The Warsaw Uprising Museum is dedicated to the Warsaw Uprising of 1944. The institution of the Museum was established in 1983, but no construction work took place for many years, and the museum finally opened on July 31, 2004, marking the 60th anniversary of the Uprising.
The Museum sponsors research into the history of the Uprising, and the history and possessions of the Polish Underground State. It collects and maintains hundreds of artifacts, ranging from weapons used by the insurgents to love letters, in order to present a full picture of the people involved. The Museum's stated goals include the creation of an archive of historical information on the Uprising and the recording of the stories and memories of the still living Uprising participants. Its director is Jan Ołdakowski, with historian Dariusz Gawin from the Polish Academy of Sciences as his deputy.
The museum covers all aspects of the Warsaw Uprising. There are many exhibits over several floors, containing photographs, audio and video, interactive displays, artifacts, written accounts and other testimonies of how life was during the German occupation of Warsaw, the uprising and its aftermath. There are displays dedicated to each district of Warsaw and many informative leaflets and flyers which visitors can take away for free, including 63 calendar pages covering the dates from 1st August 1944 to 2nd October 1944 - each containing a summary of the most important events that took place on that particular day of the uprising.References:
Situated in the basement of Metropol Parasol, Antiquarium is a modern, well-presented archaeological museum with sections of ruins visible through glass partitions, and underfoot along walkways.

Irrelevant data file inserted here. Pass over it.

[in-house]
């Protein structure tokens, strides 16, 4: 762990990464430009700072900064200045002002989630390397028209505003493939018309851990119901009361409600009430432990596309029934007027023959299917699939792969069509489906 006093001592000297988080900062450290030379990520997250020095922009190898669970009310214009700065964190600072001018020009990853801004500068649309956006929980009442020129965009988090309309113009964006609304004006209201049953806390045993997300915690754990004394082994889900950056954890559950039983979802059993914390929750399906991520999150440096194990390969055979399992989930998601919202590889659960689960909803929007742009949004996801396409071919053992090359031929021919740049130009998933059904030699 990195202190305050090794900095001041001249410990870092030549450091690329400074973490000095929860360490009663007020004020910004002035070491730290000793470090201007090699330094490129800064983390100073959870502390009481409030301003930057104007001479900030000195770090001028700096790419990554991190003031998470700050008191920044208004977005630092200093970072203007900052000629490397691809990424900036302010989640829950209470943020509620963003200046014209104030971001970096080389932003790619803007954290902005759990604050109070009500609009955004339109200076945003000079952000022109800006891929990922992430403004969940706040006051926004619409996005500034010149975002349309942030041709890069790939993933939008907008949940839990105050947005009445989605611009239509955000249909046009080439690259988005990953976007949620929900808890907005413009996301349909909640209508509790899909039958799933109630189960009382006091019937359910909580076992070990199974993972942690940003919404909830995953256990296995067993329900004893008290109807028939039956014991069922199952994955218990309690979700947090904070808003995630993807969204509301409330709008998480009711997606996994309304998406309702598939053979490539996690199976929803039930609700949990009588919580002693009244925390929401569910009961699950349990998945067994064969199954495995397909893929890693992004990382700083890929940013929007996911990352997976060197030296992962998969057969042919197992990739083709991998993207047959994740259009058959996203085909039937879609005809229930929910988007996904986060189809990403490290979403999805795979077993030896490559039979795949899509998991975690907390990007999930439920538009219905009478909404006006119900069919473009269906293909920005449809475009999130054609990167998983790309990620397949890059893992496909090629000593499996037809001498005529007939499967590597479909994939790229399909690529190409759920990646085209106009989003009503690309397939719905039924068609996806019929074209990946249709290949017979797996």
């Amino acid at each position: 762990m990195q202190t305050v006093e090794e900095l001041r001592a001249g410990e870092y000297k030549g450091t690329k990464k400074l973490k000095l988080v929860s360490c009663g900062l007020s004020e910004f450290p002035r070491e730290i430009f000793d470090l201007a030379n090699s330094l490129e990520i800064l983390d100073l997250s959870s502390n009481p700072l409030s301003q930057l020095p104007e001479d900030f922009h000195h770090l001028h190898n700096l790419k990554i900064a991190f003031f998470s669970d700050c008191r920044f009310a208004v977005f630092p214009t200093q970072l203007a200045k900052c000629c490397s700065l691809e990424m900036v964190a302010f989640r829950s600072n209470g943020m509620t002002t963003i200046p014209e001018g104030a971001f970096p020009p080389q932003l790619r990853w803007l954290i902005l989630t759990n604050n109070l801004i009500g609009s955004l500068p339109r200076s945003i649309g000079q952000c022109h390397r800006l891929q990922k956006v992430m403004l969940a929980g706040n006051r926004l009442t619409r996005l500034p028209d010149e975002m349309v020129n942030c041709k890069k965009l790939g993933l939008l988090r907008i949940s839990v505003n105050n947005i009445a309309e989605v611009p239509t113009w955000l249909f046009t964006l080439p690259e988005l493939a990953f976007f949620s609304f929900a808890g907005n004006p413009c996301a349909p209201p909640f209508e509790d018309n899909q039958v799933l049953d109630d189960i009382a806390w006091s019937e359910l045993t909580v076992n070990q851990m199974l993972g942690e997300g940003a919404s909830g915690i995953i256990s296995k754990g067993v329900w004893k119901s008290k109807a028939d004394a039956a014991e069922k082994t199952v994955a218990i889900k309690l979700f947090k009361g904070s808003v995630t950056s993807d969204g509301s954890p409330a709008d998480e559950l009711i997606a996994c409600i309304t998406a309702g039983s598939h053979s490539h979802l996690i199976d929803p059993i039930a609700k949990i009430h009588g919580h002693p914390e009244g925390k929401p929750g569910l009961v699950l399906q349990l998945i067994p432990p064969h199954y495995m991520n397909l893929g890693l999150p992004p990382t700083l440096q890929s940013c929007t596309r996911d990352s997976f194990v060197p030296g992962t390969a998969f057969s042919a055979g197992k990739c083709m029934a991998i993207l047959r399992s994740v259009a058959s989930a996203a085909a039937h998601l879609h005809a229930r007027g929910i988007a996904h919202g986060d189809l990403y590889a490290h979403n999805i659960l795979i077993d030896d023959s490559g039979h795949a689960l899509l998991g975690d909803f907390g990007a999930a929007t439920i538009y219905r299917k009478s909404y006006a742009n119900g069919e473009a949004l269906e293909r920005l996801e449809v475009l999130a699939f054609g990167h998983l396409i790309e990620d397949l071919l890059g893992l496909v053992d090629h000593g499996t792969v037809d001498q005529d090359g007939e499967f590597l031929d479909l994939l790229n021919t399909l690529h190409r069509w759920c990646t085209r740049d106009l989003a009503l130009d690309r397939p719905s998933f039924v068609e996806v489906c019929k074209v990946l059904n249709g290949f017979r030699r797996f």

These Roman and Moorish remains, dating from the first century BC to the 12th century AD, were discovered when the area was being excavated to build a car park in 2003. It was decided to incorporate them into the new Metropol Parasol development, with huge mushroom-shaped shades covering a market, restaurants and concert space.
There are 11 areas of remains: seven houses with mosaic floors, columns and wells; fish salting vats; and various streets. The best is Casa de la Columna (5th century AD), a large house with pillared patio featuring marble pedestals, surrounded by a wonderful mosaic floor – look out for the laurel wreath (used by emperors to symbolise military victory and glory) and diadem (similar meaning, used by athletes), both popular designs in the latter part of the Roman Empire. You can make out where the triclinium (dining room) was, and its smaller, second patio, the Patio de Oceano.
The symbol of the Antiquarium, the kissing birds, can be seen at the centre of a large mosaic which has been reconstructed on the wall of the museum. The other major mosaic is of Medusa, the god with hair of snakes, laid out on the floor. Look out for the elaborate drinking vessel at the corners of the mosaic floor of Casa de Baco (Bacchus’ house, god of wine).